Brian McManus and ‘Ku Matuka’

Drogheda Independent - - NEWS -

or­gan­ised an event ti­tled

‘Mu­sic at the Gate’ at St Lau­rence’s Gate.

Dar­ragh says the aim of the event was to start a dis­cus­sion within the com­mu­nity around the po­ten­tial uses of the gate now that it has been closed to traf­fic. Dar­ragh’s hope is that this be­comes a cen­tre piece for the com­mu­nity in Drogheda where lo­cal mu­sic and art can be cel­e­brated.

With just two days plan­ning, over 20 mu­si­cians en­ter­tained a crowd of hun­dreds dur­ing the three hour event. Mu­si­cians came from Drogheda, Dun­dalk, Dublin, Mon­aghan and Car­low.

It’s great to say that an­other ‘gig’ is planned for Oc­to­ber 7th and lo­cal mu­si­cians are en­cour­aged to par­tic­i­pate.

I can feel the Fleadh fever al­ready. ANY­BODY re­mem­ber ‘Ku Matuka’ - an African art shop in the Grafton Ar­cade in Dublin.

Drogheda-born, and then 26-year-old Brian McManus, a for­mer of­fi­cer in the Zam­bia Po­lice, couldn’t get Africa out of his blood af­ter he re­turned home.

As a Lieu­tenant in the Cav­alry Corps, he saw ser­vice in the Congo. But Brian re­tired from mil­i­tary ser­vice at the age of 23 to join the Zam­bian po­lice force and train a para-mil­i­tary bat­tal­ion. He reached the rank of su­per­in­ten­dent.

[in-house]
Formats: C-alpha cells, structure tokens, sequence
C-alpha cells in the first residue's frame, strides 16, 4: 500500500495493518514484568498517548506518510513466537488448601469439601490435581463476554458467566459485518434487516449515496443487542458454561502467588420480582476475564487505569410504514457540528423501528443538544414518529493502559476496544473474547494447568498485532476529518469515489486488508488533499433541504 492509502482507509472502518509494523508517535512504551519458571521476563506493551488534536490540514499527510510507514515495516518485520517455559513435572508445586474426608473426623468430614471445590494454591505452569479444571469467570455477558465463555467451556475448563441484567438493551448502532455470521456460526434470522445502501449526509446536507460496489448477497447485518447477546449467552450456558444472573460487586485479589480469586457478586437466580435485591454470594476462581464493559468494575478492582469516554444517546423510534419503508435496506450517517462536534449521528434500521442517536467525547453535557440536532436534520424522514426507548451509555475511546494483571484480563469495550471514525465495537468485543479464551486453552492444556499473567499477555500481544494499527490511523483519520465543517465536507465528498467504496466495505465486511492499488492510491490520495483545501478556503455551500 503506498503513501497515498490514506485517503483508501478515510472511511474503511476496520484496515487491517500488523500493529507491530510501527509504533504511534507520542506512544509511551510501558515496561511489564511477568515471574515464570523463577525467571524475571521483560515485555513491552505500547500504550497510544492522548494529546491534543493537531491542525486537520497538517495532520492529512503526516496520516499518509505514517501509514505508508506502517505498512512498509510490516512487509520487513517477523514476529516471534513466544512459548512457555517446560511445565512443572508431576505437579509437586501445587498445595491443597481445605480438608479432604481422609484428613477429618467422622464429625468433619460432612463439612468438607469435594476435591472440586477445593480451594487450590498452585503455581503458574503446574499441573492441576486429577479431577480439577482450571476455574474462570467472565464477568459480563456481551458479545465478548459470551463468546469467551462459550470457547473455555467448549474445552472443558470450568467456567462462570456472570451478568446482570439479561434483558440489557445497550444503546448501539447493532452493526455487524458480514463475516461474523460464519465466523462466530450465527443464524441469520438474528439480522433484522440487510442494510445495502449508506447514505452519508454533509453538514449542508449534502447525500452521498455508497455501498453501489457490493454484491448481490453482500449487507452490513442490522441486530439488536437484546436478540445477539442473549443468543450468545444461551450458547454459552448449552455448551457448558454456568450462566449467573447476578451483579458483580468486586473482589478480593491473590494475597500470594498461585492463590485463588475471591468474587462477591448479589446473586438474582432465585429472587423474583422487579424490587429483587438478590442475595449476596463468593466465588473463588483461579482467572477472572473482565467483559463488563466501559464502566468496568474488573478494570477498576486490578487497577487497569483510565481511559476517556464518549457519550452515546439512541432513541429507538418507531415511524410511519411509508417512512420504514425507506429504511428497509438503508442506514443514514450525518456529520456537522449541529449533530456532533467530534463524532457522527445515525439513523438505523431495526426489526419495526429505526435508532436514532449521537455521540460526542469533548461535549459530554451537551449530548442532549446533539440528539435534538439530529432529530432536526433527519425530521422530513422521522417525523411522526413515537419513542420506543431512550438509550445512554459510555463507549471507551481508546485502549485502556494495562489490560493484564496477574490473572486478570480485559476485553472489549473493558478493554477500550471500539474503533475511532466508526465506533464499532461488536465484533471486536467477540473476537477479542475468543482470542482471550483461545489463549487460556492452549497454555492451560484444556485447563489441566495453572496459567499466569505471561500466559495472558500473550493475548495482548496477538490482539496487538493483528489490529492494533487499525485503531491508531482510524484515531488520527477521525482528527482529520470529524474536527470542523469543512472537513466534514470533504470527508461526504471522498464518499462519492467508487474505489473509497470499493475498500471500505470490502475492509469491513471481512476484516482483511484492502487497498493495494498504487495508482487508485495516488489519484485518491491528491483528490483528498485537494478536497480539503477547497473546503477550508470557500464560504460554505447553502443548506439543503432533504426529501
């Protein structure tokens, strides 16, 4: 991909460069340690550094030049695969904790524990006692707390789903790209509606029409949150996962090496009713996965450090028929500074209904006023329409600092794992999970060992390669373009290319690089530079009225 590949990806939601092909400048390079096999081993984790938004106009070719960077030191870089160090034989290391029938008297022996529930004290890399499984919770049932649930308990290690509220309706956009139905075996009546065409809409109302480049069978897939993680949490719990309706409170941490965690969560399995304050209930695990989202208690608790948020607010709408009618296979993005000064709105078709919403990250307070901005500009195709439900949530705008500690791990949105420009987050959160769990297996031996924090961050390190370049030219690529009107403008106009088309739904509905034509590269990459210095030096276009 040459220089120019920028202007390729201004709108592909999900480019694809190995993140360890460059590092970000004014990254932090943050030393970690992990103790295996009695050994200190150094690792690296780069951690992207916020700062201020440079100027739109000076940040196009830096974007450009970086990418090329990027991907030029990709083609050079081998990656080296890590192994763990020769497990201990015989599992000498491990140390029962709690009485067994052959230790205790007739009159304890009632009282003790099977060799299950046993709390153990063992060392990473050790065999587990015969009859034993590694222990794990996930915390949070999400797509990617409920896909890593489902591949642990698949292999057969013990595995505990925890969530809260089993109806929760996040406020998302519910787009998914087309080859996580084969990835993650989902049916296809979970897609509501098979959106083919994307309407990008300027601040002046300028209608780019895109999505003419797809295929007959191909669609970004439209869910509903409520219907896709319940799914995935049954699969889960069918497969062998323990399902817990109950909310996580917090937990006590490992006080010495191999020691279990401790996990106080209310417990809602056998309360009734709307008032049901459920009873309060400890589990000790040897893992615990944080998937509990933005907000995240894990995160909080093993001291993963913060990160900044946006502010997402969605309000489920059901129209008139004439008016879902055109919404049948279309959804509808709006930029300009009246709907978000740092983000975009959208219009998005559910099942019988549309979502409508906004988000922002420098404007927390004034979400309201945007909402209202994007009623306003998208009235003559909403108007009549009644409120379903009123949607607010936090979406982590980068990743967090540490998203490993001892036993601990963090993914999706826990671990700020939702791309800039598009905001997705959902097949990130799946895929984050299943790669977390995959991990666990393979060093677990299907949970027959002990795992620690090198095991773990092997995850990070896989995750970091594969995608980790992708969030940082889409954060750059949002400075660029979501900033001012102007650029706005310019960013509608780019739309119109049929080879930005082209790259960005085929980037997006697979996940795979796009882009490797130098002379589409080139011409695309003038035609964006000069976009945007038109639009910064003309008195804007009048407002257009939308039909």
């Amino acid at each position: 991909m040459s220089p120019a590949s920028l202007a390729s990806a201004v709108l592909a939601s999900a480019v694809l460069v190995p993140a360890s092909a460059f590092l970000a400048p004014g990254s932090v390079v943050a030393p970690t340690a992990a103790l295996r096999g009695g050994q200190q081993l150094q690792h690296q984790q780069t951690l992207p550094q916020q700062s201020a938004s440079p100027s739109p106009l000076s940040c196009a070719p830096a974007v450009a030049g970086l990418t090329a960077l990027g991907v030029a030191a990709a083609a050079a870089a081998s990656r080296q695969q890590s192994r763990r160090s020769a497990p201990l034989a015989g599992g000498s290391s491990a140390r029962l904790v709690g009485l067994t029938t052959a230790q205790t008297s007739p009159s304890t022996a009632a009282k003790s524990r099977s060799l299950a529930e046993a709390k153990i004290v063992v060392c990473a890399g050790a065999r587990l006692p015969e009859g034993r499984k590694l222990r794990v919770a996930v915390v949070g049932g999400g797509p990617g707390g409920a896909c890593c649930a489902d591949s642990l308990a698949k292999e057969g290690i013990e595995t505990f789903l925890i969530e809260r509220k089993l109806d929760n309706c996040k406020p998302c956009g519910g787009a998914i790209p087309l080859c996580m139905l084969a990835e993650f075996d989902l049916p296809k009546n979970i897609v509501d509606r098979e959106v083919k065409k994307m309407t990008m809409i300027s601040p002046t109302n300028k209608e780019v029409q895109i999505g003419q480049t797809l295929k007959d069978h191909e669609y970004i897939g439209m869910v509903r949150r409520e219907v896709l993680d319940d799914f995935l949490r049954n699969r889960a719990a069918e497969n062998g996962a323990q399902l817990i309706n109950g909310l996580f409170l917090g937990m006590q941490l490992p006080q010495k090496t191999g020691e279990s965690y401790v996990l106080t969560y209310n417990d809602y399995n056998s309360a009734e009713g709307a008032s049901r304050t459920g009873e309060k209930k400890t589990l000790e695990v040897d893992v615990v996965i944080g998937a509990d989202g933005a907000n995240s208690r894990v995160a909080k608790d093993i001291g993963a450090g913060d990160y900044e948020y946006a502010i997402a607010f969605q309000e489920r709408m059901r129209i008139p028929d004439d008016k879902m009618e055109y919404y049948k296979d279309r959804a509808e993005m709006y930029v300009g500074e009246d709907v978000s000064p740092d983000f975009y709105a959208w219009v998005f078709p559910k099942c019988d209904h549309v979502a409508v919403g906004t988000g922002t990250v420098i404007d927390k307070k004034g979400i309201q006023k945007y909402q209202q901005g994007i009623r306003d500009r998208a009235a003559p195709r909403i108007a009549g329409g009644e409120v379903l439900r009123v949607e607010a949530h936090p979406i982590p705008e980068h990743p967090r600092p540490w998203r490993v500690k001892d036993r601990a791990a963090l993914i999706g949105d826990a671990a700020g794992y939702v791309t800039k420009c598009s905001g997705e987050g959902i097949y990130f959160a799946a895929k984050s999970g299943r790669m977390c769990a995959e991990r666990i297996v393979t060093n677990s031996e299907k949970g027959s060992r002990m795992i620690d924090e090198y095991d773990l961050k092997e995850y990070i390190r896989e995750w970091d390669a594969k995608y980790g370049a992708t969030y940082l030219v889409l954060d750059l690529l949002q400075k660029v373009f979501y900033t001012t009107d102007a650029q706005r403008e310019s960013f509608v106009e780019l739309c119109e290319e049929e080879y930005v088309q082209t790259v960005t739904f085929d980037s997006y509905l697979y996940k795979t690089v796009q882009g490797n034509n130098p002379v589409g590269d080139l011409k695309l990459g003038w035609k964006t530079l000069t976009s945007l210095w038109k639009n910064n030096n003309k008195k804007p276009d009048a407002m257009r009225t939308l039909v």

In Zam­bia he be­gan tak­ing an in­ter­est in African cul­ture and nearly 50 years ago, the mous­tached, pipe-smok­ing Louth­man opened an African art cen­tre in the Grafton Ar­cade, Dublin called “Ku Matuka” (a mar­ket).

Brian stocked it with wood and ivory carv­ings, paint­ings by Joseph Magambo, Ma­sai bead­work from Kenya, Makonde art from Tan­za­nia, saris, spears and items made from bas­ket, an­i­mal skins and mala­chite.

Is it still open?

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